As promised, I have photos of my first tango Halloween party. Like the old song, Somewhere Over the Rainbow goes, “Sometimes dreams really do come true.”
In my various classes and private sessions, the recurrent theme of time and suspense occurred in each project. The job of the writer is to make the story feel as if it’s actually happening before the audience’s eyes. To accomplish this, the writer must create both a context in which the story can believably happen, and not telegraph to the audience what’s going to happen next.
Two examples of the successful use of time and suspense are the movie Se7en which happens in a week, and the TV show, Ted Lasso, where each season mirrors the actual soccer season.
The only way to succeed is to change your point of view and see the project as if you were the audience, not the creator. Generally, this is more possible in the second draft than the first, since the part of our brains that creates stories doesn’t reckon time in the literal sense. This is why the motto of my writing system is, Don’t Get It Right, Get It Written. The most important job the writer has is to write the entire story down from beginning to end. Then and only then should the writer concern themselves with time and suspense. Think of the first draft as the “What happens” draft, and the second as the “How it happens” draft.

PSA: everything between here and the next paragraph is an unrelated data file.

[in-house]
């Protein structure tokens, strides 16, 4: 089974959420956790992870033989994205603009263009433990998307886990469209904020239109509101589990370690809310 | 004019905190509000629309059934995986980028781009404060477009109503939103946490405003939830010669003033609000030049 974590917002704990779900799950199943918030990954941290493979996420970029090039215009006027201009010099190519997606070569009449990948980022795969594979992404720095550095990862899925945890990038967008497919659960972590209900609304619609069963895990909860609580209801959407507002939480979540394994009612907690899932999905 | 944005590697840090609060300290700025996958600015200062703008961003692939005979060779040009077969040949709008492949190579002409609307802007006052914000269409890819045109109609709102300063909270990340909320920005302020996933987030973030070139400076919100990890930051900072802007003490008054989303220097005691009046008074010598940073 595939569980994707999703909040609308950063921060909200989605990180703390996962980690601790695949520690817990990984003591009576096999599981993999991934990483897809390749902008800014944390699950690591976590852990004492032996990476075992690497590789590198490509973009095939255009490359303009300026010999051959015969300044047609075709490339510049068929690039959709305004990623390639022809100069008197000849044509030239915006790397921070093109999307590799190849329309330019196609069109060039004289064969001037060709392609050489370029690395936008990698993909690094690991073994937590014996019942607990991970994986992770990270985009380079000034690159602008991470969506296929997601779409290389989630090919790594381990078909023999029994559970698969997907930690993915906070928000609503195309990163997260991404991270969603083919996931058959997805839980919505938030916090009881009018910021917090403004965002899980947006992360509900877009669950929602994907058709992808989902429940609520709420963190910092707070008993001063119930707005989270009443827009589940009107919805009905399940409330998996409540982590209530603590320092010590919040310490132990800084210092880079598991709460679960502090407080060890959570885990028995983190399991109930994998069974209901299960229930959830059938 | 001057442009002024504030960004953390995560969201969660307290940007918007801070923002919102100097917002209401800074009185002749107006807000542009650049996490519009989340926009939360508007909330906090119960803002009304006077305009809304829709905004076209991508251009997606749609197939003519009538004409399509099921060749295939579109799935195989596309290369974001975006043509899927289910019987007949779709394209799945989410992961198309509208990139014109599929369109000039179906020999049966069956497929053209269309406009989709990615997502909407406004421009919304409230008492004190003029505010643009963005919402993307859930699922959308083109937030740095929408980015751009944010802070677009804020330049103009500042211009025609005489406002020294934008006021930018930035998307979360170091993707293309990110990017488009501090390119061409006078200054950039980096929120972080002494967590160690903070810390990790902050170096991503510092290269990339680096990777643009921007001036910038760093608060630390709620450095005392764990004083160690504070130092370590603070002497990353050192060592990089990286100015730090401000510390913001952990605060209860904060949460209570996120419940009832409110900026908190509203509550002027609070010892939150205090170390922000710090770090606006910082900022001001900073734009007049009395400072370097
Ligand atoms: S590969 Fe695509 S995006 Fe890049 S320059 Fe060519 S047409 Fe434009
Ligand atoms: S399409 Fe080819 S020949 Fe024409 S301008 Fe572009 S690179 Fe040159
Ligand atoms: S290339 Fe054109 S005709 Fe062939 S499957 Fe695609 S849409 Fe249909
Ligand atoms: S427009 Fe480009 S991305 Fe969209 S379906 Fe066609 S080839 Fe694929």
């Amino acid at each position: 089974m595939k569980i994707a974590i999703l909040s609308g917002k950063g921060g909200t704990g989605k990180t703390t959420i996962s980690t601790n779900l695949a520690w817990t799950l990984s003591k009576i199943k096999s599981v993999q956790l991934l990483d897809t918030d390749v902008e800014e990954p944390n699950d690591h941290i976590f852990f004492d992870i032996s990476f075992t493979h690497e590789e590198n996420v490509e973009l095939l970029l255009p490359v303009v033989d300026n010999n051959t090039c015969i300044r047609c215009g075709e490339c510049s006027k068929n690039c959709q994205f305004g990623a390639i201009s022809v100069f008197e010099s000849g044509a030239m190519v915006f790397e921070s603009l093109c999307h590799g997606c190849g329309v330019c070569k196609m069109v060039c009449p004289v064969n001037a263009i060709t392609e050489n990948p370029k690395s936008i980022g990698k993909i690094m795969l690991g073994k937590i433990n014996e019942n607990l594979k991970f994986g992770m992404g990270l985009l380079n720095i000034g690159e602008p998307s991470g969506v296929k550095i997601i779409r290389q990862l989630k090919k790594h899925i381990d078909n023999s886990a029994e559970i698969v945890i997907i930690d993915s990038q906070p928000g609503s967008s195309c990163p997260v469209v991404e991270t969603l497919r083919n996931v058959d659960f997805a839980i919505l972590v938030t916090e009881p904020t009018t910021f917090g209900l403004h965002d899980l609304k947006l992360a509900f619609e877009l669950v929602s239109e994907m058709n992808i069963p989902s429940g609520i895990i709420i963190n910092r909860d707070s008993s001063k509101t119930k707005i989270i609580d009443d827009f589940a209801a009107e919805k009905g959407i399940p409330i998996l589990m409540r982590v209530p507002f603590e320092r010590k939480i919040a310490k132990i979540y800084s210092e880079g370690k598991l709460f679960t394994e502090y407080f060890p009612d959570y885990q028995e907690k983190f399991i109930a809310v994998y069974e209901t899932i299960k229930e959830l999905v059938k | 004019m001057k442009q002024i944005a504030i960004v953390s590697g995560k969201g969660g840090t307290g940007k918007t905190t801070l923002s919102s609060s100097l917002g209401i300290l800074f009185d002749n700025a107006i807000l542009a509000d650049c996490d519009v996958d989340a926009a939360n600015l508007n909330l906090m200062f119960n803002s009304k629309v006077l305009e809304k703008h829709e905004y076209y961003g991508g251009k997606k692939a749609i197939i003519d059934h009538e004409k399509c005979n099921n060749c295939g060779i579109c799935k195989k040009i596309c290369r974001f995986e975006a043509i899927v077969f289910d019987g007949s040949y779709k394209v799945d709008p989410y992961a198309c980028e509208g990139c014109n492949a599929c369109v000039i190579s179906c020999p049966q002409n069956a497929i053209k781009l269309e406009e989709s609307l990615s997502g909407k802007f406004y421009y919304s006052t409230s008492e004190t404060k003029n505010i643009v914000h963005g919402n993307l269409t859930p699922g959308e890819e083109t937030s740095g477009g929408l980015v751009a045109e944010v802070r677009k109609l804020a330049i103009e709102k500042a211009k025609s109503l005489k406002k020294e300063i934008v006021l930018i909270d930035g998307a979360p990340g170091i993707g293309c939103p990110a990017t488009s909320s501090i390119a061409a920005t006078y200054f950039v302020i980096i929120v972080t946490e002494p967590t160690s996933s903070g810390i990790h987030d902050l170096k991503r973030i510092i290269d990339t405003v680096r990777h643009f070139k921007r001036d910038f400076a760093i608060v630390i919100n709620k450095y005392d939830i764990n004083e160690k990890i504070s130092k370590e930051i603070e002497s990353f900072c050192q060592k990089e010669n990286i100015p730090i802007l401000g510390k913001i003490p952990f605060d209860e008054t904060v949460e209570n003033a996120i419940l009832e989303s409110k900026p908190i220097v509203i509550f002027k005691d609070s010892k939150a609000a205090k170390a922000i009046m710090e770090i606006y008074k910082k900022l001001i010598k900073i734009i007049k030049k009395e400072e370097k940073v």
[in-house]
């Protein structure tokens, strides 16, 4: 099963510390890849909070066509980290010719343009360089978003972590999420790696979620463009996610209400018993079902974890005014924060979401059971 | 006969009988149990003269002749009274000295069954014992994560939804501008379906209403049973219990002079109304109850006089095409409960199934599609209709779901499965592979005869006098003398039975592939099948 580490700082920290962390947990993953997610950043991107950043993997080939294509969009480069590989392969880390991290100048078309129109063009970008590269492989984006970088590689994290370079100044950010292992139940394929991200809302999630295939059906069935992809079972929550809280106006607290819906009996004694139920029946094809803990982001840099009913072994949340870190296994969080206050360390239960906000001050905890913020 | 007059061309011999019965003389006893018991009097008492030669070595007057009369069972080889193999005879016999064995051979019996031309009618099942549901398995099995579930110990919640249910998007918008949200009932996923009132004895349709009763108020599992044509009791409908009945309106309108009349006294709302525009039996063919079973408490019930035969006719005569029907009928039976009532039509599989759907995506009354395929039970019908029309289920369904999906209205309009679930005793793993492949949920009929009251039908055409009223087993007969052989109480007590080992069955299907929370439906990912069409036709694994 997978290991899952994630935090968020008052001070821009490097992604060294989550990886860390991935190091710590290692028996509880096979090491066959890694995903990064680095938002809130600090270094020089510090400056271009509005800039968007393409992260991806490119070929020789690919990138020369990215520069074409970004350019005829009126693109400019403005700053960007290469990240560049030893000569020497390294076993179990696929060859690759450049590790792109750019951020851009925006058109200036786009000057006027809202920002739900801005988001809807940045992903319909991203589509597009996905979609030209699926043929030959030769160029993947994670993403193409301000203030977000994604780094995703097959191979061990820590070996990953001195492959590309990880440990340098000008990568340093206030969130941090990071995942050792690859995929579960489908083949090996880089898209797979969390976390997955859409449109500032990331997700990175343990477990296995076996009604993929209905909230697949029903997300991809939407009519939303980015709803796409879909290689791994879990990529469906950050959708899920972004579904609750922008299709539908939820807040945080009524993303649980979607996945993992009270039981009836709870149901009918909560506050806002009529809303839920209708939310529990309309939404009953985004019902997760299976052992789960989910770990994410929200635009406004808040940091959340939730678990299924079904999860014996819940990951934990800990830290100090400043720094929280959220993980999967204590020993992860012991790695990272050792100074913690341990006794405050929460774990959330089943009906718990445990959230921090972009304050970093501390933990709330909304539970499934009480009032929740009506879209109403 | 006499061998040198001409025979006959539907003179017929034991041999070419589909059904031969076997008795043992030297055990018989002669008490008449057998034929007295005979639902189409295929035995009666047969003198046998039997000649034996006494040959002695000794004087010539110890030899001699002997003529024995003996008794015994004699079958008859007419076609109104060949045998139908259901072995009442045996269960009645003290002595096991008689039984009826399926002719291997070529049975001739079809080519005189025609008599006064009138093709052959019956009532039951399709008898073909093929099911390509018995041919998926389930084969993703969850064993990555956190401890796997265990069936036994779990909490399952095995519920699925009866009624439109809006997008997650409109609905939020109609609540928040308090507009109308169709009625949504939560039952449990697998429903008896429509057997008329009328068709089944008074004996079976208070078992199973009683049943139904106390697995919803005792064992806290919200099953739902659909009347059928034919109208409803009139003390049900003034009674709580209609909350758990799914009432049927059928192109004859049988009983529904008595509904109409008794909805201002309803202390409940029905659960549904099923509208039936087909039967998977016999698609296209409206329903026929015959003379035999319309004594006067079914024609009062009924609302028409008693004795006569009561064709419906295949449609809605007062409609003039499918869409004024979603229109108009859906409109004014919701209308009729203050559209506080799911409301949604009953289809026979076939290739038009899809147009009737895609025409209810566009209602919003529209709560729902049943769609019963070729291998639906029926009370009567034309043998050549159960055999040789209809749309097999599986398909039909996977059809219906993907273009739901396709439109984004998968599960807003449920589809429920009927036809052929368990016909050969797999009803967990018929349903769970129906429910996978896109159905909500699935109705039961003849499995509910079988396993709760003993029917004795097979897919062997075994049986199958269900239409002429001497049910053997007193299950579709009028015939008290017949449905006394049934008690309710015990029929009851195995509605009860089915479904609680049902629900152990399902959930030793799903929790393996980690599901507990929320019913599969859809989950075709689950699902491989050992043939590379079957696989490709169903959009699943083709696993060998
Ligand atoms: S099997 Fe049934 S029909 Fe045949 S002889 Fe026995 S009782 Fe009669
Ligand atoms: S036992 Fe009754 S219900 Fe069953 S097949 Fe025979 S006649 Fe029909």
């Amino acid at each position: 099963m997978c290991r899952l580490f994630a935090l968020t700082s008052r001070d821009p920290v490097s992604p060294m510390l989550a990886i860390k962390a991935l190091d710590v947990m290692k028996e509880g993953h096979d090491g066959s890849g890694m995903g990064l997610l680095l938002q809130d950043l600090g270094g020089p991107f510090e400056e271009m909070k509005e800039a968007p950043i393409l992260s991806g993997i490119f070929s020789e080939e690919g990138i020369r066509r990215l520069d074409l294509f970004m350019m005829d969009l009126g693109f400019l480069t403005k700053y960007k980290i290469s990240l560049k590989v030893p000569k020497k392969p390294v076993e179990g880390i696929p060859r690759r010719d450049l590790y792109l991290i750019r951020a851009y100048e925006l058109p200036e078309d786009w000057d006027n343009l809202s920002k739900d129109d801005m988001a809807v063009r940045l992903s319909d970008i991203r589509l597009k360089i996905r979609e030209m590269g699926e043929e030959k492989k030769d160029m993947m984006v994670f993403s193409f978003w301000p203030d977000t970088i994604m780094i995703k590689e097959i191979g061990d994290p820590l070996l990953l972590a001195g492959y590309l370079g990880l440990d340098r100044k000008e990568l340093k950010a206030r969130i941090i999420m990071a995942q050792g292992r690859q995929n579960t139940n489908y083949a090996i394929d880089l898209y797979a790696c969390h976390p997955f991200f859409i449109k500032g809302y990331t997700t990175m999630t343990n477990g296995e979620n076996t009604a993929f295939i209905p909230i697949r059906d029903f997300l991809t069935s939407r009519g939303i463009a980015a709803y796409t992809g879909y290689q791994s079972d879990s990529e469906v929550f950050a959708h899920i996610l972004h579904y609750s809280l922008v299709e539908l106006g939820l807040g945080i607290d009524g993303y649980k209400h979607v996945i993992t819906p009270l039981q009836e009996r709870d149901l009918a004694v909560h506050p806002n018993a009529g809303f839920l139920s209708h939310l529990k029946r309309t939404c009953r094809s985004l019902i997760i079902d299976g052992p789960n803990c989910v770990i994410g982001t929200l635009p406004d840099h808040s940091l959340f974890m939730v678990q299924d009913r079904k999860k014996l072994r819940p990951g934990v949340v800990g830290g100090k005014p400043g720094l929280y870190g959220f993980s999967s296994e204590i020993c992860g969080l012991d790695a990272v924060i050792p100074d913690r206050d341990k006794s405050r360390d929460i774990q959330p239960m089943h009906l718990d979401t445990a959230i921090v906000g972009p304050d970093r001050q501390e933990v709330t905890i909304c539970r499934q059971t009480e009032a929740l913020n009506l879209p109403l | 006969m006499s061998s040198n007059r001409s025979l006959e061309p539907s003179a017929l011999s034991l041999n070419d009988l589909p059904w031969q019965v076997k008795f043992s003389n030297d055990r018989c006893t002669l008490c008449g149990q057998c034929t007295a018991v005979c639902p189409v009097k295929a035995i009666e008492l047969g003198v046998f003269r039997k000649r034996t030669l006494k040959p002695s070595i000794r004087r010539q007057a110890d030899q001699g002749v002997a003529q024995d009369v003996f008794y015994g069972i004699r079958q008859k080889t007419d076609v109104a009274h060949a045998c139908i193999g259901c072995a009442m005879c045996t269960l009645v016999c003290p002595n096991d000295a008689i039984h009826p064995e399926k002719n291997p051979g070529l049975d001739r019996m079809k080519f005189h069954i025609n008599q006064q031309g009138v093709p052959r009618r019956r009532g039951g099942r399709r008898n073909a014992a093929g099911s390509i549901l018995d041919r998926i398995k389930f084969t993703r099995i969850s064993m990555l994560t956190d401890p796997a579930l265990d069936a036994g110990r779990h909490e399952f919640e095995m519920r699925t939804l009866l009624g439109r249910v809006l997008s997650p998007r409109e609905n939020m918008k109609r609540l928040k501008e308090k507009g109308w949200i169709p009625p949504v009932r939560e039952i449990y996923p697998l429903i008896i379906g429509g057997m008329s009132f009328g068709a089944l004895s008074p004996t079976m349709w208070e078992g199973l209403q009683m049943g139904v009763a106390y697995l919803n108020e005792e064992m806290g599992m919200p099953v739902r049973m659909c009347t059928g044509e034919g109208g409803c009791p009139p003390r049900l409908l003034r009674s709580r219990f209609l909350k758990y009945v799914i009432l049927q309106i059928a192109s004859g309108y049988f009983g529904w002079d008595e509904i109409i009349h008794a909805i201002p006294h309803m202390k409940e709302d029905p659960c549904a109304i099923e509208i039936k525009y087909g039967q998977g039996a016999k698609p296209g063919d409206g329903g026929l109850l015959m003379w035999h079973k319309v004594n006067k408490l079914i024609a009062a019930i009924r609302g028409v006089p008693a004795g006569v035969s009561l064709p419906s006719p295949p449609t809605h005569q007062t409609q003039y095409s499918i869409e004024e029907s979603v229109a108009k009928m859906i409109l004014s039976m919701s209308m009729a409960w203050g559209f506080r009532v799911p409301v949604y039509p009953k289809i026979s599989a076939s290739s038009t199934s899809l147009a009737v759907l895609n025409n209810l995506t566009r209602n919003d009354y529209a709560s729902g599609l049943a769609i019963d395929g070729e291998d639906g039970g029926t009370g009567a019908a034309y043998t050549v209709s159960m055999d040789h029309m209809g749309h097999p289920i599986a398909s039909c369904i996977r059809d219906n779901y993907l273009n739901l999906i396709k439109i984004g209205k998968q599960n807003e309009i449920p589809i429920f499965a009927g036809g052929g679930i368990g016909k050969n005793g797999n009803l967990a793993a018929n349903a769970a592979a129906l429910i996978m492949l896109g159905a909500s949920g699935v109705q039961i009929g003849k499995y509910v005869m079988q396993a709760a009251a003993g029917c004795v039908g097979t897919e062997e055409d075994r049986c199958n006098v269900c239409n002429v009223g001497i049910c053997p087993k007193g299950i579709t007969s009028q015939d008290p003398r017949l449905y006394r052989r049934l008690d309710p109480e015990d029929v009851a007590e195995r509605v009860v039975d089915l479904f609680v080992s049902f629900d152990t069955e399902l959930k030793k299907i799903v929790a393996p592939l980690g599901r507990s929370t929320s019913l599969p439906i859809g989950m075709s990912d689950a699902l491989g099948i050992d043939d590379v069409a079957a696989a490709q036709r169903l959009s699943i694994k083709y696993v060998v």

’m excited to share how well my New York University class is doing: every student is halfway through their story! Hooray for them!
The most important thing is to avoid second-guessing yourself at any point in the writing process, and the best way to do that is to work from a strong structure laid out as an outline. and the best way to create that structure is to work with your character’s possibilities before locking down a plot.
Enjoy edition #97 of Joke on a Stick!
Here’s to your successful writing,
Professor Marilyn Horowitz